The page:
Professor of Microbiology, School of Molecular Bioscience, University of Sydney

The Reeves lab work on bacterial pathogenesis and evolution.

The species chosen for all of the work include pathogenic forms. All are important pathogens, but all are also very convenient for studying evolution as they include non-pathogenic forms. There are also good collections of strains available and usually a lot of data on diversity because of serotyping etc., both very helpful for sorting out the relationships of strains and the steps involved in development of pathogenicity for example

Recent publications have looked at the relationships of the major pathogenic clones of V. cholerae, the genetic basis of the 90 different capsules on the surface of Streptococcus pneumoniae and the overall population structure of E. coli, which gave insights into the origins of the different pathogenic forms.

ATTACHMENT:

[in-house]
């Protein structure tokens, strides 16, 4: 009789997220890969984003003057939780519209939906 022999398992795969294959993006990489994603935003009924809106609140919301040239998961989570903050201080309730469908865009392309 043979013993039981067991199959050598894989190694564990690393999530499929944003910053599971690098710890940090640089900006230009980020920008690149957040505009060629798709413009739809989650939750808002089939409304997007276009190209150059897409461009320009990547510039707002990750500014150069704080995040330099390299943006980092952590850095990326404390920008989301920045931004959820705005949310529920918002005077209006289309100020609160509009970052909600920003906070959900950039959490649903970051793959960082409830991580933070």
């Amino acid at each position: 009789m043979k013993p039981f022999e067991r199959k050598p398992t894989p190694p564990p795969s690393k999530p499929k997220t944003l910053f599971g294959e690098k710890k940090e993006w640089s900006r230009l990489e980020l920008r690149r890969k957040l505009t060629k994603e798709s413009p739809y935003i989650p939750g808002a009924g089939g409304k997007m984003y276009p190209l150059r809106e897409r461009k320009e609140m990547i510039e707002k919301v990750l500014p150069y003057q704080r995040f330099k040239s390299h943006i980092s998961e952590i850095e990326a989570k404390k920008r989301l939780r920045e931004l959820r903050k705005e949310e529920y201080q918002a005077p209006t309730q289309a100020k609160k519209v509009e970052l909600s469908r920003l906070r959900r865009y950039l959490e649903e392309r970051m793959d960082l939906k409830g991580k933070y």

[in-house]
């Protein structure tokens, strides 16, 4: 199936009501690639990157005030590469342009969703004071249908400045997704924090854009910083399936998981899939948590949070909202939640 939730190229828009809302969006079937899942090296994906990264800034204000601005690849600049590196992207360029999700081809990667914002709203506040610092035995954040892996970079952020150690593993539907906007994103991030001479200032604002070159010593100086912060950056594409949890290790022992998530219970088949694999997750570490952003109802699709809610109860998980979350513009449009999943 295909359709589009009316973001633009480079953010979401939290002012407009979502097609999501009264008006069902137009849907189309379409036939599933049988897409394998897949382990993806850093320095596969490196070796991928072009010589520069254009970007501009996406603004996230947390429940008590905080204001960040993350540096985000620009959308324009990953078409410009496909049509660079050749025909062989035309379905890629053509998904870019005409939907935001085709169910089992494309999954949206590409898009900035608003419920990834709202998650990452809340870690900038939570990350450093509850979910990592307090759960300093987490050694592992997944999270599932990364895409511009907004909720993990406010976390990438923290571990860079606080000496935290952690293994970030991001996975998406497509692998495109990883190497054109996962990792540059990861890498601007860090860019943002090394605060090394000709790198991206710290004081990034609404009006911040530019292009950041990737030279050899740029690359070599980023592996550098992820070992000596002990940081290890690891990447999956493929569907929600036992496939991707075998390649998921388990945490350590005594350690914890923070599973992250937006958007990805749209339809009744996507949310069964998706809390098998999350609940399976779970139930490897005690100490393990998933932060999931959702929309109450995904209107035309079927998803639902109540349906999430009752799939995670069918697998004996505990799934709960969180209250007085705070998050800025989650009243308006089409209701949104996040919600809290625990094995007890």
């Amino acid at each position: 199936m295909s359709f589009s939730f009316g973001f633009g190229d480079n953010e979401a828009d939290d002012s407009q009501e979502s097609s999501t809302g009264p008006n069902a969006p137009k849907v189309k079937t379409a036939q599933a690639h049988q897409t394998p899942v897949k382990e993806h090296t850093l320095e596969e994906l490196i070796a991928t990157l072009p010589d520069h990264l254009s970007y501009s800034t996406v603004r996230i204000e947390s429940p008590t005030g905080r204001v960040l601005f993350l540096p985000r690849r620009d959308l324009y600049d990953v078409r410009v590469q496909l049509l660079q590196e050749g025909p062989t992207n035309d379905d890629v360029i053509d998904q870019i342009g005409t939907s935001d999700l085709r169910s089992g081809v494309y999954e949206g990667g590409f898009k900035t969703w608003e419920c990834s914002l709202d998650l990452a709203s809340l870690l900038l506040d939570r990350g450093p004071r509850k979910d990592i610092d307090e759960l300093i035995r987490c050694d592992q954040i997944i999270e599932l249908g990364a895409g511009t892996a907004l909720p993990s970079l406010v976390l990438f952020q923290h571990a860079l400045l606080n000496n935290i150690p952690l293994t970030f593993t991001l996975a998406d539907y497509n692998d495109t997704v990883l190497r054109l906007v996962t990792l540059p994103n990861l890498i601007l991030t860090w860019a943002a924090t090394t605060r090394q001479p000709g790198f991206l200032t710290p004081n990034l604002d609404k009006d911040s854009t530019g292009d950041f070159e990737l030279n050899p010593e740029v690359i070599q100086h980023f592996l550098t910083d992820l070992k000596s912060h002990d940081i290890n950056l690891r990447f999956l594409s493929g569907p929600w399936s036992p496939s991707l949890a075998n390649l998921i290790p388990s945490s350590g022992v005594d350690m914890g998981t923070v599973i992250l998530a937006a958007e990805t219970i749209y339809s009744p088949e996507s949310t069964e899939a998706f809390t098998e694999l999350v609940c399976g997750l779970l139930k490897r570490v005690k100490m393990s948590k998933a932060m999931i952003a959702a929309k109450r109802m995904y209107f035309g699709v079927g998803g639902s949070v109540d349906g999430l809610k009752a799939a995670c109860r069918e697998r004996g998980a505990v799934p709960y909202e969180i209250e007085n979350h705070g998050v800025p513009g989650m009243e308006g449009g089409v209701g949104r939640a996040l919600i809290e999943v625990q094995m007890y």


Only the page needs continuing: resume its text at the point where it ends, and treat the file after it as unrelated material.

Projects in the lab usually cover a particular aspect of a species or group of related species, and most involve a mix of lab work and DNA sequence.

Experience

  • 1985–present
    Professor of Microbiology, School of Molecular Biosciences, University of Sydney